The Geopolitics of Africa’s Debt Crisis

WASHINGTON, DC – The United States has a population of roughly 330 million, while all NATO countries combined have about 975 million. Adding NATO’s major Asian-Pacific partners – Japan, South Korea, Australia, and New Zealand – brings the total to 1.3 billion. By contrast, Russia and China together have a population of about 1.6 billion people. The rest of the world, including India and much of Asia, Africa, the Middle East, and Latin America, is home to 5.3 billion people.

Despite representing less than 15% of the world’s population, NATO countries account for about 31% of world GDP. Over time, however, the rest of the world’s share of the global economy is expected to increase, and its geopolitical allegiance should not be taken for granted.

Africa, in particular, is expected to become a major contributor to global growth over the coming century. But first, the continent must overcome several daunting challenges. While its population is projected to grow from 1.4 billion today to 3.3 billion by 2075, economic growth has been sluggish, and many African countries are currently experiencing or at high risk of debt crises. Without robust growth, migration pressures are likely to increase, exacerbating political instability and leading to widespread state failure.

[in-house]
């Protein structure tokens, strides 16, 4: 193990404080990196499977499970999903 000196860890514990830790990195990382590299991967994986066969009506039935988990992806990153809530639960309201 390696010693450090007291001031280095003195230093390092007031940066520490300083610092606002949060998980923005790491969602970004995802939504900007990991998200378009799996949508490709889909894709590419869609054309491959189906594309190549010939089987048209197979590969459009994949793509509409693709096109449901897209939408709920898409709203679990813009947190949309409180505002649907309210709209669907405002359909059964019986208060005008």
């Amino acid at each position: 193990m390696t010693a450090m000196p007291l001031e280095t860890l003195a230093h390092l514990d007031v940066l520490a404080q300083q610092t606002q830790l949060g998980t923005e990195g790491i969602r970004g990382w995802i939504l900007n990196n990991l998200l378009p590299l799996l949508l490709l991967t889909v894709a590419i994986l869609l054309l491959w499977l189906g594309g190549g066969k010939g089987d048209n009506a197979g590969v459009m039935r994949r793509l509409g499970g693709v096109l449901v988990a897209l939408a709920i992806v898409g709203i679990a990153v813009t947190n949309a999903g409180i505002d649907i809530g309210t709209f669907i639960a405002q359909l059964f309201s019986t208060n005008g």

Conversely, if African countries manage to overcome their current challenges, their growing geopolitical importance could pose a significant threat to Western interests, especially as China and Russia expand their economic footprint across the continent.

To be sure, the challenges vary from country to country. Despite its vast oil reserves, Nigeria, Africa’s largest economy and most populous country, has a poverty rate of 38.9%. Following its second currency devaluation in eight months, and with inflation reaching 31.7% in February, a cost-of-living crisis has driven many multinational companies to exit the country.

South Africa, for its part, continues to suffer from an acute energy crisis, with rolling nationwide blackouts. The unemployment rate increased to 34.7% in 2023, while annual GDP growth slowed to 0.1%.